Dr. M.Iqbal Jeelani
Machine learning (ML) algorithms have emerged as promising alternative and complimentary tools to the commonly used modeling approaches in agriculture and allied sciences. ML algorithms have gained popularity in crop production, yield prediction and forest management research now days. Machine learning is an application of artificial intelligence that enables a system to learn from examples and experience without explicit programming. Machine learning comprises of a category of algorithms that allows software applications to become more accurate in predicting outcomes from systems of interest in research .The basic premise of ML is to build algorithms that can receive input data and use statistical analysis to predict an output while updating outputs as new data become available.
Building algorithms that can take input data and utilise statistical analysis to predict an output while updating outputs as new data become available is the fundamental tenet of machine learning. Extractions of more knowledge and picking out or recognising trends from large data sets are two aspects of machine learning and are mostly employed to handle complicated issues when human expertise fails since they can be continuously refined with greater precision. The emerging concept of Machine Learning together with big data technologies and high performance computing has created new opportunities to quantify and understand data intensive processes in new age smart farming. Now a day’sMachine learning is all over the domain of agriculture throughout the entire growing and harvesting cycle, which begins with soil preparation, seeds breeding and water feed measurement? and ultimately ends up with robots to pick up the harvest determining the readiness with the help of computer vision. Machine learning can benefit the agriculture at every stage including soil management, crop management, disease detection, livestock management ,etc.
Machine learning algorithms study evaporation processes, soil moisture and temperature to understand the dynamics of ecosystems and the impingement in agriculture. Now a day’s Machine learning based applications are used for assessment of daily, weekly, or monthly evapotranspiration allowing for a more effective use of irrigation systems and prediction of daily dew point temperature, which helps identify expected weather phenomena. The state of the art machine learning algorithms have incorporated computer vision technologies to provide data for widespread multidimensional analysis of crops, weather, and economic conditions. Apart from this Machine learning plays a very important role in weed detection which is a serious concern in traditional crop production. Detection of weeds is very challenging task as it is very difficult to detect them and differentiate them from main crop. Such challenges can be overcome by the application of MLalgorithms at low costs with no environmental issues. The algorithms like Artificial Neural Networks, Support Vector Machines, , Decision Trees, Random Forests, etc which are used in crop management processes, which are still in the beginning of its journey, have already evolved into artificial intelligence systems. ML algorithms focus on the predictive accuracy of models rather depending on the data modeling without or minimal human intervention, and can give better decision making support.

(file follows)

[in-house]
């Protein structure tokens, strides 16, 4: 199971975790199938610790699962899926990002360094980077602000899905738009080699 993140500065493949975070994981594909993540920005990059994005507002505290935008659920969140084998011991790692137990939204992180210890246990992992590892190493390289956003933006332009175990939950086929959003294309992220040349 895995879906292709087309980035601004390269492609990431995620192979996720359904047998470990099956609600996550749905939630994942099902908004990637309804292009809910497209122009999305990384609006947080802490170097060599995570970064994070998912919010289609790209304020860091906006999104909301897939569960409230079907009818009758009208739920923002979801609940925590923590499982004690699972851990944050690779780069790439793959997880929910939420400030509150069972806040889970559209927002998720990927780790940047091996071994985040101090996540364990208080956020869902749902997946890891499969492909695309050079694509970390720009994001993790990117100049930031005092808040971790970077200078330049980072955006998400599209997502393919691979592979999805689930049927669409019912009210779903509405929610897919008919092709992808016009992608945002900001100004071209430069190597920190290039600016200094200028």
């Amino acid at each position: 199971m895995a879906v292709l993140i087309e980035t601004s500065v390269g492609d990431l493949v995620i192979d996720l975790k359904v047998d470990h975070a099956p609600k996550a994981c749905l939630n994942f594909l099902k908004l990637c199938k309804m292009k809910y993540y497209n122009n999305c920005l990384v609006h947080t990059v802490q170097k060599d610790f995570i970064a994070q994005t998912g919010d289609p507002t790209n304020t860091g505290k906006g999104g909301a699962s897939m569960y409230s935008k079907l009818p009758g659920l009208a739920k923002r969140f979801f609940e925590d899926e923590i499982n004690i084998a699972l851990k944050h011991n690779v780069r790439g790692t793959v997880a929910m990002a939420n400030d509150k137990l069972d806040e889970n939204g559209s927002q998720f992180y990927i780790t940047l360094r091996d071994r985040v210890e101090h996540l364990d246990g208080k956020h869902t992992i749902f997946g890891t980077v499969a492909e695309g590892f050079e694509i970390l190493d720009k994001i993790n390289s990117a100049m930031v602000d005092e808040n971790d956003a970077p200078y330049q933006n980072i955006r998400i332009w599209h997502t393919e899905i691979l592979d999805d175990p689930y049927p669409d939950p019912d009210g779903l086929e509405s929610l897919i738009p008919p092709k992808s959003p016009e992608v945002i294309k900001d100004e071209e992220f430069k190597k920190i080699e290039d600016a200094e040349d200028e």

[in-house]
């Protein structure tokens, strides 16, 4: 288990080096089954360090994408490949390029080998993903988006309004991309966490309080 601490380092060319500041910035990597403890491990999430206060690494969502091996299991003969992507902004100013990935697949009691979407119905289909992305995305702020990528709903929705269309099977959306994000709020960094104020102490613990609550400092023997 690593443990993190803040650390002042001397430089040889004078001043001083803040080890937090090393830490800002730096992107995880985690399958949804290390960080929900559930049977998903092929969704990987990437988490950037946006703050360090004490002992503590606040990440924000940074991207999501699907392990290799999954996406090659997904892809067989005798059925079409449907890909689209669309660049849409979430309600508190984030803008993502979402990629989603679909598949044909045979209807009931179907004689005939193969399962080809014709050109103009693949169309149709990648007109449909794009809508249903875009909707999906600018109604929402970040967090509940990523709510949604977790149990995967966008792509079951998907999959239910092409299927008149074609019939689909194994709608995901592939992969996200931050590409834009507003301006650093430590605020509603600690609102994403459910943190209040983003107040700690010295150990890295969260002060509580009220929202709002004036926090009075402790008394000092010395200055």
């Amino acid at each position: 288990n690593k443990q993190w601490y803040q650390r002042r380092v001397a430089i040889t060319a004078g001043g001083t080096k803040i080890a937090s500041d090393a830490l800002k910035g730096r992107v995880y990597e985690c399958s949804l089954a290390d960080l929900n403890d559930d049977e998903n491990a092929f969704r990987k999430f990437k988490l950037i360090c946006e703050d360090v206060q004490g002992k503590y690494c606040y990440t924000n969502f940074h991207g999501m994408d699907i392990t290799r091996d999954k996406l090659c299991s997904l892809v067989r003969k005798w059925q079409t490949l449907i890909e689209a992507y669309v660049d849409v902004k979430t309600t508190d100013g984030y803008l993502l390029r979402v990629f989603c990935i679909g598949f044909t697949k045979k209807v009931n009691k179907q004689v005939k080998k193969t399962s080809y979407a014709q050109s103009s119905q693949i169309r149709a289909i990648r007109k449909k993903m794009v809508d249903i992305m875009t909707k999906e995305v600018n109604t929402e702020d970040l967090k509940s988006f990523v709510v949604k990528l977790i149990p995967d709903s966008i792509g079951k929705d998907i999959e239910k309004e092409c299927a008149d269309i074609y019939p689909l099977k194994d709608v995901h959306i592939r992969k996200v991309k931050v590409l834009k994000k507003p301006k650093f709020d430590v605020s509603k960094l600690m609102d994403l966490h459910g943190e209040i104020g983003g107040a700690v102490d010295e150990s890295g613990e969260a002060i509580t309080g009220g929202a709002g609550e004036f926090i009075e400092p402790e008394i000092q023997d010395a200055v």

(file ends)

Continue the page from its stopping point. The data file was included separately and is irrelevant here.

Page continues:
Uncertainty plays a fundamental role in all machine learning. Many aspects of it crucially depend on a careful probabilistic representation of uncertainty. One way to deal with uncertaintie seffectively is to develop probabilistic ML algorithms which can provide a framework for representing and manipulating uncertainty related to data, models, and predictions. The probabilistic ML algothirms and artificial intelligence is a very dynamic area of research with wide ranging impacts beyond conventional pattern recognition problems in agricultural production. It will continue to play a central role in the development of ever more powerful ML systems for future application in agricultural system.
(Inputs by Afshan Tabasum, Mansha Gul-both Research scholars SKUAST-Jammu)
(The author is wokring as Assistant Professor SKUAST-Jammu)